Quirky literature-laden read

THE COLLECTED WORKS OF A.J. FIKRY<br><b>Gabrielle Zevin</b> <br><i>Little, Brown</i>
THE COLLECTED WORKS OF A.J. FIKRY<br><b>Gabrielle Zevin</b> <br><i>Little, Brown</i>
The best thing about being a book reviewer, is getting acquainted with authors I wouldn't normally read, especially those whose names begin with ''Z''.

I now know Gabrielle Zevin has written eight novels, five for younger readers and, with The Collected Works of A.J. Fikry, three for adults.

However, older teens into quirky literature with serious themes will find much of interest. That's because Zevin writes about change; events that light up lives and relationships, and ones that do the opposite.

These events and changes specifically apply to A.J. Fikry, the 39-year-old owner of a bookstore. I'm thinking Charles Dickens as I write this, as most of the characters have a Dickensian feel, but I'm not sure where ''collected works'' comes into it.

Although the general tone is light-hearted, and the text teaming with clever puns and changes of pace; hope and happiness are distant dreams when the story opens.

A.J's situation living on Alice Island off the coast of Massachusetts is dire. He's trying to cope with the loss of a wife killed in a car crash, and barely selling enough books to make a living. What's more, he's drinking too much, his health is deteriorating, and a valuable first edition of an Edgar Alan Poe novel has been stolen. He can't even respond to the obvious interest of Amelia, a book publisher's rep who is also a little on the lonely side.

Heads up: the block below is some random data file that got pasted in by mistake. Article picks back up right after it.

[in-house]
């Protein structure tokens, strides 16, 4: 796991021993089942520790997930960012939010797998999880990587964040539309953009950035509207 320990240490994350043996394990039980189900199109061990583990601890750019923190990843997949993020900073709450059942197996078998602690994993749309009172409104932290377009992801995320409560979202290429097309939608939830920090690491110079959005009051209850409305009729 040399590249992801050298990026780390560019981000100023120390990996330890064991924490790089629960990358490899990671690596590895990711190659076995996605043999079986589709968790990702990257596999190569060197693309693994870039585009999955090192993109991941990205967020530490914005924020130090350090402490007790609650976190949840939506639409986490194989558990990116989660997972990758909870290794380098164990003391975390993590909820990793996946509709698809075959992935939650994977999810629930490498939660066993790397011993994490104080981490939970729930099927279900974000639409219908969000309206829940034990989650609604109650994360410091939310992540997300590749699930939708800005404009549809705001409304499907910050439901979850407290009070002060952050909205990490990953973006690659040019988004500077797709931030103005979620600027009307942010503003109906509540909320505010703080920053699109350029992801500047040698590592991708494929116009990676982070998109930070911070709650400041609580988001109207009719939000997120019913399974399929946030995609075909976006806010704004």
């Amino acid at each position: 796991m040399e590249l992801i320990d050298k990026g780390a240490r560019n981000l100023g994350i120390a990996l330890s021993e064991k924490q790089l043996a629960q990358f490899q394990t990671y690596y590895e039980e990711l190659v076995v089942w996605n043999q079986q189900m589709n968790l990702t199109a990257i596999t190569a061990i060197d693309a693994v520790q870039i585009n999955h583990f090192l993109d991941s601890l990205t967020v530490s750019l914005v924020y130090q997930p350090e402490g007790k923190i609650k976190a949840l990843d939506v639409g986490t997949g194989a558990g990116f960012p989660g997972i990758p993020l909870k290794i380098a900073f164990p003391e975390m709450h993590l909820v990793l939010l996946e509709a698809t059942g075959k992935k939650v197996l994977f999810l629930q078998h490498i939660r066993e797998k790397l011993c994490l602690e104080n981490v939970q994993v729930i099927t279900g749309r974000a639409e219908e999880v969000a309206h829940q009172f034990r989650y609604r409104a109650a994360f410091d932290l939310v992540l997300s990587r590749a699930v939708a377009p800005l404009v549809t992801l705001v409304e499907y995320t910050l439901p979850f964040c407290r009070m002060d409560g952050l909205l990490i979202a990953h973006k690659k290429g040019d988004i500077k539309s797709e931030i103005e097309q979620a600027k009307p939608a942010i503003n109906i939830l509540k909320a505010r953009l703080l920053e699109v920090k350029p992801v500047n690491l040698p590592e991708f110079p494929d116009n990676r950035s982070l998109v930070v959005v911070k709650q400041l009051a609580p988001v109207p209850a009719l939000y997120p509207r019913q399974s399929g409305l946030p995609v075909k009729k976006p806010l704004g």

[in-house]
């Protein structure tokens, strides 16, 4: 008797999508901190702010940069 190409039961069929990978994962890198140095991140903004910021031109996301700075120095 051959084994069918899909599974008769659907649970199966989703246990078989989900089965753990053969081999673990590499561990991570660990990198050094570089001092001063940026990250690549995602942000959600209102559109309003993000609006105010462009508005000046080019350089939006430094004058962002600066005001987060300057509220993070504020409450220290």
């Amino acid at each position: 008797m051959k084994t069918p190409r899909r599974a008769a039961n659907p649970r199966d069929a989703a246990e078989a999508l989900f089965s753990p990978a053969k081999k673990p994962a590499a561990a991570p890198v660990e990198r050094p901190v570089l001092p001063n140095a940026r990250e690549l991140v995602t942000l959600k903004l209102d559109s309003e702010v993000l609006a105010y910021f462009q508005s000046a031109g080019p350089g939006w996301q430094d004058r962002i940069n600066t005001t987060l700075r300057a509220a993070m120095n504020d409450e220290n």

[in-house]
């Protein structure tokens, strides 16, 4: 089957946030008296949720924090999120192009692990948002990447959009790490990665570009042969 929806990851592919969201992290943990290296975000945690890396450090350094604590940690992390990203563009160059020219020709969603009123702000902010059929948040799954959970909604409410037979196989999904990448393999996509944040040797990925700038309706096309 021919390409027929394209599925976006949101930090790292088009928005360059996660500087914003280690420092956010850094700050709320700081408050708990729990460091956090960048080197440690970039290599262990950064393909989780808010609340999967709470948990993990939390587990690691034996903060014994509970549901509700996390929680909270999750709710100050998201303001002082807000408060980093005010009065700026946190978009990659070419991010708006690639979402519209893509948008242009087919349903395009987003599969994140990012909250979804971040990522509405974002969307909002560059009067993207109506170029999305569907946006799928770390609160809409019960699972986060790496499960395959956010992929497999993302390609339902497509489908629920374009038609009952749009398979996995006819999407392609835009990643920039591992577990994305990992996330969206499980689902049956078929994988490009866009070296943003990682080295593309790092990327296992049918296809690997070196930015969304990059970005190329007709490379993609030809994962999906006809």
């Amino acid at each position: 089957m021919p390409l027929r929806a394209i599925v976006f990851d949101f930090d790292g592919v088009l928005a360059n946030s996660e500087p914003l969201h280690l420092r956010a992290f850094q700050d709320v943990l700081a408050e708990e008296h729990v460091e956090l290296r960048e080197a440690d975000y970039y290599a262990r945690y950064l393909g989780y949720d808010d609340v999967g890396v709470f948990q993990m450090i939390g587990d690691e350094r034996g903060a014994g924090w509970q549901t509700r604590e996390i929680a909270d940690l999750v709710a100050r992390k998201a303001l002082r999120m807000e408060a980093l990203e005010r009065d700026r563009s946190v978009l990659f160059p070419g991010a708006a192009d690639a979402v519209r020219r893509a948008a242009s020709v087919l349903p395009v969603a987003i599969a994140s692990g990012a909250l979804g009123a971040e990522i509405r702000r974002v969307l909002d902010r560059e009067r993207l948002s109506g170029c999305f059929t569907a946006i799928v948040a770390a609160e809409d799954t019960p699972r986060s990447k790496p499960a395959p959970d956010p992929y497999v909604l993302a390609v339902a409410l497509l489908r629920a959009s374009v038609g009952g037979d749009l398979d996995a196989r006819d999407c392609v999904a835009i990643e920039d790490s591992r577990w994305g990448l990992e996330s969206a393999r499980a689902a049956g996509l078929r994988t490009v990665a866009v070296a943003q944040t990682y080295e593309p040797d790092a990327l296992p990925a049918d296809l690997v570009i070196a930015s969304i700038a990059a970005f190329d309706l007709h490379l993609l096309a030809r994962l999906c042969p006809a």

What could possible throw a spanner in the works of such a dismal scenario? Try waking up after a drunk-a-thon and finding a beautiful female infant named Maya, tucked into a basket in the children's books section.

I don't know if Alice Island exists, but I suspect some sort of pun is intended vis-a-vis Ellis Island where immigrants to the US were vetted. Whatever! Alice Island comes vividly to life under Ms Zevin's literary brushstrokes, as Maya grows from a 2-year-old to a 6-year-old at the turn of a page, and then, similarly to a 14-year-old.

With his dead sister's wife to lend a helping hand, book sales improving and A.J. finally responding to Amelia's attractions, all the ingredients point to a happy ending. Or do they?

As a side issue, Maya's literary interests and A.J.'s and Amelia's professions, allow Ms Zevin to name-drop literary greats and their works, useful background for seekers of careers in teaching, scriptwriting, journalism, etc, and of course, that of author and writer.

- Ian Williams is a Dunedin writer and composer.

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